There’s a propensity when reporting on an FBI investigation to believe that things being reported by the press as new news that the FBI doesn’t know about. We don’t know what the FBI doesn’t know, and so if it’s new to us, there’s a propensity to believe it’s new to people who have the advantage of subpoena power.
But I’d like to point to details that have long been public that suggest the FBI knew boxes had been moved out of Trump’s storage room in advance of Jay Bratt’s glimpse at it on June 3.
On May 6, 2021, NARA General Counsel Gary Stern told Pat Philbin that he understood Trump had taken 24 boxes of documents to Mar-a-Lago.
It is also our understanding that roughly two dozen boxes of original Presidential records were kept in the Residence of the White House over the course of President Trump’s last year in office and have not been transferred to NARA, despite a determination by Pat Cipollone in the final days of the Administration that they need to be. I had also raised this concern with Scott during the final weeks.
Side note: This email was before a bunch of boxes, potentially other boxes, were moved from a Virginia storage facility to Mar-a-Lago.
In any case, when Trump returned 15 boxes of documents in January 2022, NARA (and so the FBI) would have known there were at least 9 boxes missing.
On June 3, 2022, Jay Bratt and three FBI agents went to Mar-a-Lago to retrieve — they were told — the balance of the documents Trump stole. They were handed not 9 boxes, but a folder.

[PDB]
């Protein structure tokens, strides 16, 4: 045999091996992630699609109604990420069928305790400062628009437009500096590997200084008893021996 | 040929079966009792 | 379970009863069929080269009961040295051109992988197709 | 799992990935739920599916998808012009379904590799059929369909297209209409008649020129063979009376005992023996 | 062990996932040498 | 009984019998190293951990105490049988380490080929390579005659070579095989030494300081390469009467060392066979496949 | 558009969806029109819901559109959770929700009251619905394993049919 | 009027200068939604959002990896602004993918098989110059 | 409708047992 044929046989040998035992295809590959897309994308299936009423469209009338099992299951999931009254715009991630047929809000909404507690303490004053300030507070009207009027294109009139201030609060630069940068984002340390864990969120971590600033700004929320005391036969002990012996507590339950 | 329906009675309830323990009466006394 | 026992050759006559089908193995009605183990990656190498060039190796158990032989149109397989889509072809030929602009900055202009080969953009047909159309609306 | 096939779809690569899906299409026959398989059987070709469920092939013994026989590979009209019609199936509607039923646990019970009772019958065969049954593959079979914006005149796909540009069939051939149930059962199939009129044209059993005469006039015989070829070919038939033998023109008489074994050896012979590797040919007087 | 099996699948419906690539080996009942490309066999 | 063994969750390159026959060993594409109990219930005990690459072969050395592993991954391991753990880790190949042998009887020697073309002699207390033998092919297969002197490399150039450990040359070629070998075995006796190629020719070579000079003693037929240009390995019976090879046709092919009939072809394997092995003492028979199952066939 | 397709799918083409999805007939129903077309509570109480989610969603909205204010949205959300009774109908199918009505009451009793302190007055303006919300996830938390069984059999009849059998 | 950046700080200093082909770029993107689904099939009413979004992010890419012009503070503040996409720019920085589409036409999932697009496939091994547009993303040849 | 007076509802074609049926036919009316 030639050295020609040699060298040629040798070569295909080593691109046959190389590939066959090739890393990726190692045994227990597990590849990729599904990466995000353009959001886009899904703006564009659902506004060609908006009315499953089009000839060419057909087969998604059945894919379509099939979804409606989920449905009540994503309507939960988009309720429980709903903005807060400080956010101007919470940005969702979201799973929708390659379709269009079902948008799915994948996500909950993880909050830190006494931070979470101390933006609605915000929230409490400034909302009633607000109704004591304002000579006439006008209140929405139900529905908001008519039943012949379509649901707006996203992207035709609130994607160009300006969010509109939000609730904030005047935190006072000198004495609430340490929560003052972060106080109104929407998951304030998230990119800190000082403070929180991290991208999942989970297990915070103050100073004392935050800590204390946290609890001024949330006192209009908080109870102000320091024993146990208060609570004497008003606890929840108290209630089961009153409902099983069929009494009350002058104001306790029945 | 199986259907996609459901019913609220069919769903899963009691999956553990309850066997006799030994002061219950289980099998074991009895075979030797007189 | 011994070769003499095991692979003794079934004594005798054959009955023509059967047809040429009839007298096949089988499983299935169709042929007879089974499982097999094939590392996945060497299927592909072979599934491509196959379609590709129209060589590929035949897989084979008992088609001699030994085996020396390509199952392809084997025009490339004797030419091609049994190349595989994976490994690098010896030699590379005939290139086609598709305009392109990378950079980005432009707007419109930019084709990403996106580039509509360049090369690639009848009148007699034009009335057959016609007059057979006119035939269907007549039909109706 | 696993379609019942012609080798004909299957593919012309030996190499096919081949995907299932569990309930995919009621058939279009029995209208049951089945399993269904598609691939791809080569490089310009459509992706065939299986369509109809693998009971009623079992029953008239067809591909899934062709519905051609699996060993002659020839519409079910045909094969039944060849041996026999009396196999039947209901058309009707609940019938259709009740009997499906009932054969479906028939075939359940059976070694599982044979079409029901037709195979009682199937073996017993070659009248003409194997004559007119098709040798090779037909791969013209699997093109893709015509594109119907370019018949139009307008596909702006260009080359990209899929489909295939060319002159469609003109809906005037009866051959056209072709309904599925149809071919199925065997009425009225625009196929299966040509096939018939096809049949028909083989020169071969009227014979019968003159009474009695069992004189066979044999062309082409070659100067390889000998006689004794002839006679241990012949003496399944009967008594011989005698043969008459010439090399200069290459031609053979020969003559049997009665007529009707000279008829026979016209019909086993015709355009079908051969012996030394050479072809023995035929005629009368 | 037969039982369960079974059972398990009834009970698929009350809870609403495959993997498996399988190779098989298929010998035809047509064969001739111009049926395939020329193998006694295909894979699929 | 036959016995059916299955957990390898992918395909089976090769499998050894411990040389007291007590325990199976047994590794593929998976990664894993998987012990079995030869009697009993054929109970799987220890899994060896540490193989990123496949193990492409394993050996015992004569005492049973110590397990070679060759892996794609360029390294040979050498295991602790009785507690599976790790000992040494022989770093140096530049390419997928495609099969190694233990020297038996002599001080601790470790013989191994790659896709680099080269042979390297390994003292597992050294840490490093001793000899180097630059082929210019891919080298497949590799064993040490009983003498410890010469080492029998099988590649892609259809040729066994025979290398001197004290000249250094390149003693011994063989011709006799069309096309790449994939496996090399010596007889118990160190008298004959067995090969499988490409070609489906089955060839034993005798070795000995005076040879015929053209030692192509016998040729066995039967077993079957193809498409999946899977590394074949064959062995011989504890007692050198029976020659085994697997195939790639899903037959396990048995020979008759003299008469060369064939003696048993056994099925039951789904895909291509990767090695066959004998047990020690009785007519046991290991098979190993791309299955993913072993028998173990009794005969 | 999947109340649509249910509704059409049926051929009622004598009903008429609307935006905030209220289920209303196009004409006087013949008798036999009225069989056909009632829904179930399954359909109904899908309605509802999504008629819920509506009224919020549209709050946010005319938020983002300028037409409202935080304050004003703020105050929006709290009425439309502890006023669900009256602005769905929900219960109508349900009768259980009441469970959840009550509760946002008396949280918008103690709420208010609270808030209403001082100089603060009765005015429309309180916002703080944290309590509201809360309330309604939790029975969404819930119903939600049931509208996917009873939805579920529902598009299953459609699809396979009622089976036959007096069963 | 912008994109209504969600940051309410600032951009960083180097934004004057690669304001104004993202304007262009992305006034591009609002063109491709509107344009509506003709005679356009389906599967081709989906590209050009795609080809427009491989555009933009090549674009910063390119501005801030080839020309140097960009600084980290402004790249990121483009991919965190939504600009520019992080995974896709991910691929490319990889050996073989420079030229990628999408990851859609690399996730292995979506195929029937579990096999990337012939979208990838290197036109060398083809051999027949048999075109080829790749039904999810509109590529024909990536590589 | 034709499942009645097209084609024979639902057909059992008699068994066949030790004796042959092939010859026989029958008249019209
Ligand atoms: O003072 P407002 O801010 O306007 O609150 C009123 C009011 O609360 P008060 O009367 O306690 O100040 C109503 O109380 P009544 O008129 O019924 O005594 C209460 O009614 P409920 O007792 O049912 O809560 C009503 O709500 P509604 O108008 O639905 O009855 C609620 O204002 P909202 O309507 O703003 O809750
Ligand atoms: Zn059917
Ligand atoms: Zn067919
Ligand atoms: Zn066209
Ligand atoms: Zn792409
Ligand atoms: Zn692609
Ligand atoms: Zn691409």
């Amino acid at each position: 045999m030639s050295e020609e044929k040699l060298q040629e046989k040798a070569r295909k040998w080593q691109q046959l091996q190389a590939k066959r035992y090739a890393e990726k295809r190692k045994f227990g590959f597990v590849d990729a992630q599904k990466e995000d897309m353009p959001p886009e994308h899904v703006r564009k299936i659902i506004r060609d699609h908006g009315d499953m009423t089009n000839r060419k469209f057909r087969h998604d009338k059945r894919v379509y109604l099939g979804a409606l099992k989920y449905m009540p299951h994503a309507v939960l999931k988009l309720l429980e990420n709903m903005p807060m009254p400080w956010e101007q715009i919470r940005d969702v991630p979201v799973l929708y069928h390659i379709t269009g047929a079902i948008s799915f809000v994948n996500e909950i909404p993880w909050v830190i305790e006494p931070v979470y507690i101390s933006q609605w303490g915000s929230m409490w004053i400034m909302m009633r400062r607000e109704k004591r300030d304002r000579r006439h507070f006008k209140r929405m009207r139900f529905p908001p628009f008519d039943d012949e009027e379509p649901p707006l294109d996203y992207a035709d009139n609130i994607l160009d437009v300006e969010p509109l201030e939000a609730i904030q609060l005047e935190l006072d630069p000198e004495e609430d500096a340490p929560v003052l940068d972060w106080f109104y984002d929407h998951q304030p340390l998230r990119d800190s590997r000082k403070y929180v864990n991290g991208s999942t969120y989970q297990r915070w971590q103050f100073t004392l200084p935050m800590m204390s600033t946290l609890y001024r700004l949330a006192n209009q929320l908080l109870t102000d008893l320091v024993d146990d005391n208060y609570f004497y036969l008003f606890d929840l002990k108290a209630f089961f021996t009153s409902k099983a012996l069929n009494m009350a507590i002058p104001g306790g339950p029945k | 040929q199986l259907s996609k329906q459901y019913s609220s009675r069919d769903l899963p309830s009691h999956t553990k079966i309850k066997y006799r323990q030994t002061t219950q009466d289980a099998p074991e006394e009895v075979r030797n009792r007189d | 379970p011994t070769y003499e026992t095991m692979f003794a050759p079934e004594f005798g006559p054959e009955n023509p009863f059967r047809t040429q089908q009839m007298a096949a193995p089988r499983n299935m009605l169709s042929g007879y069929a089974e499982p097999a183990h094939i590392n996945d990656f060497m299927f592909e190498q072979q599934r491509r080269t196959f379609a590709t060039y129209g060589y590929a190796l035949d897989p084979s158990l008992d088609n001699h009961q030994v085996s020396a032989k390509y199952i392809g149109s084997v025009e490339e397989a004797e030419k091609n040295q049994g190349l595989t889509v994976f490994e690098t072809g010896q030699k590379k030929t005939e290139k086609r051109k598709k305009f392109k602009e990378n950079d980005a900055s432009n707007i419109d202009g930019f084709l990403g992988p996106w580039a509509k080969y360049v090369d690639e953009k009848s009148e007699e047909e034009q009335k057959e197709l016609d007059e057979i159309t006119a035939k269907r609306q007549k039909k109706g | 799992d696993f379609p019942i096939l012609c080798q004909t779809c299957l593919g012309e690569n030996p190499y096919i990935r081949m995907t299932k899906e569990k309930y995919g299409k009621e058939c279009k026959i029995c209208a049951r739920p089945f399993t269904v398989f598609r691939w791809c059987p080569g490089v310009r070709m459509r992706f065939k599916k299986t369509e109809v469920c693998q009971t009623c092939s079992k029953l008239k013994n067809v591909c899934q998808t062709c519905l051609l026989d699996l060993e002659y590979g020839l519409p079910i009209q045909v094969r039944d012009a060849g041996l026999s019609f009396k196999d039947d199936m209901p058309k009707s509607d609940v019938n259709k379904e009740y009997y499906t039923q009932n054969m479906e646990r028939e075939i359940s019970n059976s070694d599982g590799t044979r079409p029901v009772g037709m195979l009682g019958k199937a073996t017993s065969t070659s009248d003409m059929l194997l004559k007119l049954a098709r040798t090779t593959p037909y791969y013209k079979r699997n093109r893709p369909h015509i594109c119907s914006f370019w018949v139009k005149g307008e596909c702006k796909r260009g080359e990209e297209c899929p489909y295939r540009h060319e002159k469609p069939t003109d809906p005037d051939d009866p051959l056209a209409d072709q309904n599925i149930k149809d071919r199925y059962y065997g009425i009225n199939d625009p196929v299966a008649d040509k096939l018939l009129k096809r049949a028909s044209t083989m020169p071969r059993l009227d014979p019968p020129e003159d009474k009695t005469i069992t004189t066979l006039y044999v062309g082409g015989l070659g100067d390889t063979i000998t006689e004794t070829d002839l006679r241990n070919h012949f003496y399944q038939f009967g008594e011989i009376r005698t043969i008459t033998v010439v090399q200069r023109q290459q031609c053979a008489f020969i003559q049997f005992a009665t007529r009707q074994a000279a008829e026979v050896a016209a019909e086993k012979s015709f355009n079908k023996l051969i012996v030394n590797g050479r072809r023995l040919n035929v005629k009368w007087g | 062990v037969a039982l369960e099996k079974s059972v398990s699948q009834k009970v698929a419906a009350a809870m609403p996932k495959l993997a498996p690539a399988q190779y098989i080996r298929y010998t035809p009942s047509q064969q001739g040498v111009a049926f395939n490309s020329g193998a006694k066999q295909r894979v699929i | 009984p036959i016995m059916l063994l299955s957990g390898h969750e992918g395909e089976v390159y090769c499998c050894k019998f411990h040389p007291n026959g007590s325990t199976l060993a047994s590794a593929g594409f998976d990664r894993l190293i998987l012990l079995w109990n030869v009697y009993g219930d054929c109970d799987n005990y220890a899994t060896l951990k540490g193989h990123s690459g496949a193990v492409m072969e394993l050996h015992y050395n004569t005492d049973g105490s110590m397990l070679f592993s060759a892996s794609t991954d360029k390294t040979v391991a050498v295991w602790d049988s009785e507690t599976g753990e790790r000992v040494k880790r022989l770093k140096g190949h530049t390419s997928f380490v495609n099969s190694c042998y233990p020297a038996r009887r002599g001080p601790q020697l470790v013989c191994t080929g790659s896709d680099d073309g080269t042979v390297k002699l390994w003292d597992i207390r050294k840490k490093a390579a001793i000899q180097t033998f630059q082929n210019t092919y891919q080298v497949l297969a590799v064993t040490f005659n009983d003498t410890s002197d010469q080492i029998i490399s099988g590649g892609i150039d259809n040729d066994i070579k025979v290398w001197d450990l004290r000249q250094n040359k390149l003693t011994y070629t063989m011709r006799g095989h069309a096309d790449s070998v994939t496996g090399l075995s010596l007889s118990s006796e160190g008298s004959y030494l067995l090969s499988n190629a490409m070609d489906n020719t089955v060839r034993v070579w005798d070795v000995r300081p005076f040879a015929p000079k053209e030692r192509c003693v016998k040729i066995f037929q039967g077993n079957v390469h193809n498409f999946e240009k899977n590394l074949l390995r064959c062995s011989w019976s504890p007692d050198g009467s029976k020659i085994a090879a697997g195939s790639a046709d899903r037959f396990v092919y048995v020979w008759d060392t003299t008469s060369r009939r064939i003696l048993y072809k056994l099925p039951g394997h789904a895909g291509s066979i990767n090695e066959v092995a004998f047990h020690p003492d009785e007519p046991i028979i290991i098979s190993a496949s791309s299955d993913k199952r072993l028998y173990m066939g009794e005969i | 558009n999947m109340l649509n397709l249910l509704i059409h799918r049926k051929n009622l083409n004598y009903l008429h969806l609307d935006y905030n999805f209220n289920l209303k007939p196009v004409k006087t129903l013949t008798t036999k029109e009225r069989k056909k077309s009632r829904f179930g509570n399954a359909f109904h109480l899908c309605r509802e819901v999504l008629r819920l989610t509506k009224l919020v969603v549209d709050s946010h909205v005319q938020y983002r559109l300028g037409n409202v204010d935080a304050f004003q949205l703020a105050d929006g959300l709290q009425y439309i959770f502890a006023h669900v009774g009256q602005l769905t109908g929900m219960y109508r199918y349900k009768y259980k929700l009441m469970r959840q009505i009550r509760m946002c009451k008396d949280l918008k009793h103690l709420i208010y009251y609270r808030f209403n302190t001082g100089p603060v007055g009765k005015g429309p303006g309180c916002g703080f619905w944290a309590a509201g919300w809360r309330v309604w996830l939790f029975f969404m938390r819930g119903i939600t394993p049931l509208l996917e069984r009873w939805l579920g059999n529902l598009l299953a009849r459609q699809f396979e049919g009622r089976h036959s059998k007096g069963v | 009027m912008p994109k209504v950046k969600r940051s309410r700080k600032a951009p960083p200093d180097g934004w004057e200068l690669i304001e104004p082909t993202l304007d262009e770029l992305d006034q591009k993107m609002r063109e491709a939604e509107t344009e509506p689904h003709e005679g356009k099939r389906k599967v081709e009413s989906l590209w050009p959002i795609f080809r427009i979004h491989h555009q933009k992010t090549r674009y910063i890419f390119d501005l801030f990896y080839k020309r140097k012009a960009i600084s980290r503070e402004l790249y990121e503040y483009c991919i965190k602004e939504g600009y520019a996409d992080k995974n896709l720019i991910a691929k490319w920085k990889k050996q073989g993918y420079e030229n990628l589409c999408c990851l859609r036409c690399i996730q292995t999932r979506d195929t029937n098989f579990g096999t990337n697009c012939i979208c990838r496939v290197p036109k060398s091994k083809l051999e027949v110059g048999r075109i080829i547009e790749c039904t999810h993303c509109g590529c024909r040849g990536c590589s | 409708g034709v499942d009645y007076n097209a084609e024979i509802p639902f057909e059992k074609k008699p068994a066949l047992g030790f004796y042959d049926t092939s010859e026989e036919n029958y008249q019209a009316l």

They were also shown the storage room where Trump had been storing some of his stolen documents. Here’s part of how the FBI described the room in the August 5 affidavit to search Trump’s beach resort:
The agents and DOJ COUNSEL were permitted to see the STORAGE ROOM and observed that approximately fifty to fifty-five boxes remained in the STORAGE ROOM. [five lines redacted] Other items were also present in the STORAGE ROOM, including a coat rack with suit jackets, as well as interior decor items such as wall art and frames.
In the same affidavit, the FBI said Trump’s residential suite, Pine Hall — which must have been discussed in the prior seven mostly-redacted paragraphs — was one of the places Trump may have stored the still-missing classified records.
When the FBI searched Mar-a-Lago on August 8, they used A-labels for all the items of investigative interest found in what has since been confirmed as the storage closet (see this post for pictures of how this looks in practice, from the search of Josh Schulte’s apartment in 2017). The series goes up through at least 73.
While it’s possible the FBI found Trump’s coat rack to be of investigative interest, it’s far more likely that the labeled items were all boxes, because the FBI wasn’t authorized to seize coat racks.
So on June 3, four witnesses, several highly-trained, estimated or counted 50 to 55 boxes in the storage room.
On August 8, there were at least 73 items of investigative interest — probably boxes — in the storage room.